For any woman who has grappled with competing identities over the years, Spar's book is a refreshing acknowledgement of the impossible expectations women carry around with them, starting in adolescence and extending into old age.

Religiosity More About Reproduction Than Cooperation

Rob Brooks | Posted 01.23.2014 | Science
Rob Brooks

Why do religious beliefs vary so broadly? I'm not talking here about the near-cosmic diversity in the content of religious belief. Rather, I'd like to consider why some individuals seem fervently devout while others seem devoid of any superstition.

QUIZ: How Well Do You Know Your Reproductive System?

The Huffington Post | Catherine Pearson | Posted 07.03.2013 | Women

Ah, the glorious reproductive system. It's such an important part of women's lives, and yet so many of us know so little about it. It's not our fa...

We Need an Enlightened Version of Fatherhood for the New Age

Donna Henes | Posted 08.12.2013 | GPS for the Soul
Donna Henes

The hand that rocks the cradle, has, from antiquity, ruled the world. Motherhood has been the only recognized blood kinship for the majority of people...

Dare to Be 100: Why Do Women Outlive Men?

Walter M. Bortz II, M.D. | Posted 07.30.2013 | Healthy Living
Walter M. Bortz II, M.D.

Paradoxically, despite the fact that fewer males live into old age, the ones who do seem healthier and more robust than the ladies. Why?

Homosexuals Don't Reproduce: False!

Gilles Herrada, Ph.D. | Posted 02.02.2016 | Queer Voices
Gilles Herrada, Ph.D.

What basic fact about homosexuality do you, your parents, your local evangelical priest, and your science teacher most likely agree about? Try this one: Homosexuals don't reproduce. This verity is beyond obvious: Try as they may, two men or two women together cannot have babies.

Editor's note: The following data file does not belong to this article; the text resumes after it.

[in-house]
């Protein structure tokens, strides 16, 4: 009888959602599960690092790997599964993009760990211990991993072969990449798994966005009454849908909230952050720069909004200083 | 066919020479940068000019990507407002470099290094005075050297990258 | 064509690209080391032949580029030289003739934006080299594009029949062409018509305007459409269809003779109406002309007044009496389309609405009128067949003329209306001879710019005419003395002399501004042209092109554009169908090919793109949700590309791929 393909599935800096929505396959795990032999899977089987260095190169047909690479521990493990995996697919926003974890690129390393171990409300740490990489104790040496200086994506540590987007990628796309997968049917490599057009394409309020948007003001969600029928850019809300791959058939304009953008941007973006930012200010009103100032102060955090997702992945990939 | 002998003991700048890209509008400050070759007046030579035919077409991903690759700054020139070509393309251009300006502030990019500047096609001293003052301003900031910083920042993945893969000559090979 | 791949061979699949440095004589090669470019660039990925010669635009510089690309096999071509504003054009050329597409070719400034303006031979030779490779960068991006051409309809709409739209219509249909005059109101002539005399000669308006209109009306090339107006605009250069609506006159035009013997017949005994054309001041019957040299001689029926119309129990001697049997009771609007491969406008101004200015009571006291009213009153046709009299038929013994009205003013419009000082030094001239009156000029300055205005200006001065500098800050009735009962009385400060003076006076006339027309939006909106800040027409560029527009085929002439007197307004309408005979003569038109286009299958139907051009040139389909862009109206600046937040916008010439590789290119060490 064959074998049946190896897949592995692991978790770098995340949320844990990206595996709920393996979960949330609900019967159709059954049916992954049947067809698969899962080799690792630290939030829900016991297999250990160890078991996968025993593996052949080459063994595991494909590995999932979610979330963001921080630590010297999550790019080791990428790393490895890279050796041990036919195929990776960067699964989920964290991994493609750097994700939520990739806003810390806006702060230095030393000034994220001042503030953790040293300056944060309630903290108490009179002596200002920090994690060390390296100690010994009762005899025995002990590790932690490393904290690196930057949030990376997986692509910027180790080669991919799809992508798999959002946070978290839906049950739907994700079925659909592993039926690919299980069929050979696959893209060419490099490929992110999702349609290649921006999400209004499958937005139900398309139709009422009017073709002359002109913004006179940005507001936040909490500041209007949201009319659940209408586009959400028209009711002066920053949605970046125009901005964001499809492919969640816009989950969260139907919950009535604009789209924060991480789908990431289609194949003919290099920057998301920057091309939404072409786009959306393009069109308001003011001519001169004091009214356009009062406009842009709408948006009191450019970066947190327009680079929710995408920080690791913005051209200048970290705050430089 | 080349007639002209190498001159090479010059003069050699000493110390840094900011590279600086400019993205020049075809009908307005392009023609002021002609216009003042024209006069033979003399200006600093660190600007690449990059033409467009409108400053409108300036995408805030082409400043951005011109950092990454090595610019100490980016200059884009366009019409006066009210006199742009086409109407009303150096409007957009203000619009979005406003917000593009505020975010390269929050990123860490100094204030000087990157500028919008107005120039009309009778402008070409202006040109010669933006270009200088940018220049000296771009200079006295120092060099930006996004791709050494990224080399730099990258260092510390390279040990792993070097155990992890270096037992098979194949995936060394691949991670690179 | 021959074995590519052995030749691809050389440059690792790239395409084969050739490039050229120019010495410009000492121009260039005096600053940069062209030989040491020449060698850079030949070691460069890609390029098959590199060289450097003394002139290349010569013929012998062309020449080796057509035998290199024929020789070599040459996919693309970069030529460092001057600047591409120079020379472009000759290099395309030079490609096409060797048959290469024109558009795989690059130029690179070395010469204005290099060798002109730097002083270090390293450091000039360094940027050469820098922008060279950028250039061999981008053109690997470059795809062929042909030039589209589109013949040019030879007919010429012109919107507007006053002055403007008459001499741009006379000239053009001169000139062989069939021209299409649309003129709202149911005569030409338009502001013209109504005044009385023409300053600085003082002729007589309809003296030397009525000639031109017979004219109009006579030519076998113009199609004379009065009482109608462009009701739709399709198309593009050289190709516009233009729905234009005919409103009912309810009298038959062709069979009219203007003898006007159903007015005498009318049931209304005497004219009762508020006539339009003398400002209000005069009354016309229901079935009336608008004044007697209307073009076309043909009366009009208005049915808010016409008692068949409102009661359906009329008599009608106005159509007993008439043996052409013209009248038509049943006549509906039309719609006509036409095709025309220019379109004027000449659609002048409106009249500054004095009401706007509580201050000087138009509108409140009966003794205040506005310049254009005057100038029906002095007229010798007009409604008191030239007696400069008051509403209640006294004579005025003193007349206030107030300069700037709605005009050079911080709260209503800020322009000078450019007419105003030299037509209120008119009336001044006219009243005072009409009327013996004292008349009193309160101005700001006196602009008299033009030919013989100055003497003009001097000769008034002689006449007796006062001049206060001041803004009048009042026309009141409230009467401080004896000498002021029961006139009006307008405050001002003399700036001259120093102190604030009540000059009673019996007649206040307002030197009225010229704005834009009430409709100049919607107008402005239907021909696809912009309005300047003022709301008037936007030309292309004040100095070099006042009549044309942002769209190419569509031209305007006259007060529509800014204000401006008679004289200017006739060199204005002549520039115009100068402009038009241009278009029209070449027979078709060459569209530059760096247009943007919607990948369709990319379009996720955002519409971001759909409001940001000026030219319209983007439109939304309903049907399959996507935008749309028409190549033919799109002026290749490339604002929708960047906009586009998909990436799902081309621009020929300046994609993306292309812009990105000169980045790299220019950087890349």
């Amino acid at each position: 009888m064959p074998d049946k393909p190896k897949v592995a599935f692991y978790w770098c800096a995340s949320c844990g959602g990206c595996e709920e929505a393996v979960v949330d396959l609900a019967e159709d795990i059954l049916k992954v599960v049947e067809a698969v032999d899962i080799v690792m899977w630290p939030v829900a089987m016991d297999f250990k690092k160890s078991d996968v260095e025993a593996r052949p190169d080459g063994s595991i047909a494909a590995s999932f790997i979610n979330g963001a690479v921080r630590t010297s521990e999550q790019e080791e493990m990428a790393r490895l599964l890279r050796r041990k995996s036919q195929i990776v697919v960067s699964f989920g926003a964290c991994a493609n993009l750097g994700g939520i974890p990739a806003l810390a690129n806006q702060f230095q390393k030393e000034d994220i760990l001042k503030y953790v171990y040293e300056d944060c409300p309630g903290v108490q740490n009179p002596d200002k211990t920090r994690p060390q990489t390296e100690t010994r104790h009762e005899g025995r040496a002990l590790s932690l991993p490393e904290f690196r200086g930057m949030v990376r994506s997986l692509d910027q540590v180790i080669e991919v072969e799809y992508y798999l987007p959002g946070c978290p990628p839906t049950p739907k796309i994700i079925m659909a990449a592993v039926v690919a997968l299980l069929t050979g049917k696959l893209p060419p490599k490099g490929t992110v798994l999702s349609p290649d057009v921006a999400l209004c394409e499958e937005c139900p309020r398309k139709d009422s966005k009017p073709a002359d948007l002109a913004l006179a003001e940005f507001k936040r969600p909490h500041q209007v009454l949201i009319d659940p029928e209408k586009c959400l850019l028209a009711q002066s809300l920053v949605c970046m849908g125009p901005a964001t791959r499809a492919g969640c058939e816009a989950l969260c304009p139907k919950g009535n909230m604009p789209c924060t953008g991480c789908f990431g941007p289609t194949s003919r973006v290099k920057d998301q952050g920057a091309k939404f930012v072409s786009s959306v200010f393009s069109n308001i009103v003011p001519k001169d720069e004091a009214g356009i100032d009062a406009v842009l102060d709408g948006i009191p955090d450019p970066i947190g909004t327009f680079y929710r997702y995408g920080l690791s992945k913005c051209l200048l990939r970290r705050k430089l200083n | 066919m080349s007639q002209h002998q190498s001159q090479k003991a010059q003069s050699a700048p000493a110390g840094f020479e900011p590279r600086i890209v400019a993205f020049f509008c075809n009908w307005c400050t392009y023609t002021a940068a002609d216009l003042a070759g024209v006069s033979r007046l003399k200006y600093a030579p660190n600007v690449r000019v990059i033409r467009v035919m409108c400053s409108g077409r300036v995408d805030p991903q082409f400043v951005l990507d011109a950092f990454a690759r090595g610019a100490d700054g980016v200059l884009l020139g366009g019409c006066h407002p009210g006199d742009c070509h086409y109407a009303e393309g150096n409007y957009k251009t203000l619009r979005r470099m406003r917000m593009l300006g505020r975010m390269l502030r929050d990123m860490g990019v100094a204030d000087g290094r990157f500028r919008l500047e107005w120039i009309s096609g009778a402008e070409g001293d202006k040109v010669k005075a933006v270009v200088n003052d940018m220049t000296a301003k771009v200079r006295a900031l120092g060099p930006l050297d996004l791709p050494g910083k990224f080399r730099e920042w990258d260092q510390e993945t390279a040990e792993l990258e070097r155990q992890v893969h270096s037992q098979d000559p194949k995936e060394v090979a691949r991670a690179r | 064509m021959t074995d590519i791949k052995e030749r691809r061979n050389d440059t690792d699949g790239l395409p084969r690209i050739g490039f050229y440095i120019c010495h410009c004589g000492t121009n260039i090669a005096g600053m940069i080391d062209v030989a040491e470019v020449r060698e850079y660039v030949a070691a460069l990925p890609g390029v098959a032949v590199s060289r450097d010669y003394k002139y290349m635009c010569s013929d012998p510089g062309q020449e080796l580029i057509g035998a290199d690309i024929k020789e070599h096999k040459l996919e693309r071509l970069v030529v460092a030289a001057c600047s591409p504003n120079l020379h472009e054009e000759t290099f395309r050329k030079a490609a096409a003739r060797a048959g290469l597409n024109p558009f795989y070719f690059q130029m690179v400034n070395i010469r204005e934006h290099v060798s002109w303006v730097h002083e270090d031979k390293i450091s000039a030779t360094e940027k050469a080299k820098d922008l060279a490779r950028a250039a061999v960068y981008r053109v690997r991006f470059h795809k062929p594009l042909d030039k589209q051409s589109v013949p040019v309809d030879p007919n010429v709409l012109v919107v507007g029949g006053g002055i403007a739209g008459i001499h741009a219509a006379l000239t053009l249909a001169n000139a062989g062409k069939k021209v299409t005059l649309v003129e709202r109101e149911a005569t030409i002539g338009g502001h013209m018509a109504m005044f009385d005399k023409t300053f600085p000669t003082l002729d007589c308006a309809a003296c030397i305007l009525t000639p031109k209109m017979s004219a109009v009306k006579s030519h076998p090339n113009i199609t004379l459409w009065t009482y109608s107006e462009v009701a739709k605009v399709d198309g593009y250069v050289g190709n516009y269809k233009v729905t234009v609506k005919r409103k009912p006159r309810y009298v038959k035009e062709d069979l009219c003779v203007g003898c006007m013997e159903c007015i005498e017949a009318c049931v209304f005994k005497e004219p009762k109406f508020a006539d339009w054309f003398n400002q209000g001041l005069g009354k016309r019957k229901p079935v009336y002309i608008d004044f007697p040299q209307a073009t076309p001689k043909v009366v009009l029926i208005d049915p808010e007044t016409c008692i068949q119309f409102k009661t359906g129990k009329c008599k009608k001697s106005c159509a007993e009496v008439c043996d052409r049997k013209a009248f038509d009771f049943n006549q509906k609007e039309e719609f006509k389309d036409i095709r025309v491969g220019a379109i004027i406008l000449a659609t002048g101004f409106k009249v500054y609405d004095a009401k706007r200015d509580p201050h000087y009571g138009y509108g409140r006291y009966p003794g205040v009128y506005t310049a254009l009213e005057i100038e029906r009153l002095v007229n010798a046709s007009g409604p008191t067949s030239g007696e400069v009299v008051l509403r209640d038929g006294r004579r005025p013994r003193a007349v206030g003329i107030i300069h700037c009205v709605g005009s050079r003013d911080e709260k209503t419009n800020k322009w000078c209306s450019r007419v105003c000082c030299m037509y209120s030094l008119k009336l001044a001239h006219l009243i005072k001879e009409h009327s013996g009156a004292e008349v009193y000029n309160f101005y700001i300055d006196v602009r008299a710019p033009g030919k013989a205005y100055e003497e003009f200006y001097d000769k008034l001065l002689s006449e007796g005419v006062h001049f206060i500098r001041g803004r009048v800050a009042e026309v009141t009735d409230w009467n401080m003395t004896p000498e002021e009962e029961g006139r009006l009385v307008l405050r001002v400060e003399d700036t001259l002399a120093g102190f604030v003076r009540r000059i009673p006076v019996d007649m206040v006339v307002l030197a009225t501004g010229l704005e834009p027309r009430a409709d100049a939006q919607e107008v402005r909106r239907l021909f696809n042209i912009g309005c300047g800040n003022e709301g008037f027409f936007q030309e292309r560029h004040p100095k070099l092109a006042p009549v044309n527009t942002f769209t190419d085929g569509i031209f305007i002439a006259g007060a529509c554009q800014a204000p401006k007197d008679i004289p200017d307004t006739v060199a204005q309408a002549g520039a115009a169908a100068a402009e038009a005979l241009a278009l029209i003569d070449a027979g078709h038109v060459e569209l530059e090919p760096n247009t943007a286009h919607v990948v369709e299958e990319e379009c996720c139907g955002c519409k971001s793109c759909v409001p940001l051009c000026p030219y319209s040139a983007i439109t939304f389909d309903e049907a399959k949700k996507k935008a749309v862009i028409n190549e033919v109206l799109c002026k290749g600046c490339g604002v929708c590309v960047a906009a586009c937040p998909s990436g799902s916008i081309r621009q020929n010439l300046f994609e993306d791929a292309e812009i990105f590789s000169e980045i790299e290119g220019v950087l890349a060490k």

Friday Freak Out: BPA May Create An Even Bigger Hormonal Mess

Lynne Peeples | Posted 03.27.2013 | Green
Lynne Peeples

Welcome again to my blog, Toxic Tracks. Please send along any feedback or ideas for environmental health topics via email or Twitter. Among its devas...

Birth Story: Ina May Gaskin's Legacy Among Doulas in L.A.

Antonia Blumberg | Posted 03.26.2013 | Parents
Antonia Blumberg

Birth Story: Ina May Gaskin and The Farm Midwives recounts the history of the natural birth movement in the United States. It is the story of a revolution, initiated in the least likely place imaginable.

Is Human Longevity Due to Grandmothers or Older Fathers?

Rob Brooks | Posted 12.31.2012 | Science
Rob Brooks

Why do humans tend to live such a long time? Our closest relatives, the chimpanzees, can last into their mid-forties in the wild. Yet somewhere in the last six million years, human lifespans have lengthened dramatically, so that living into our seventies is no big surprise.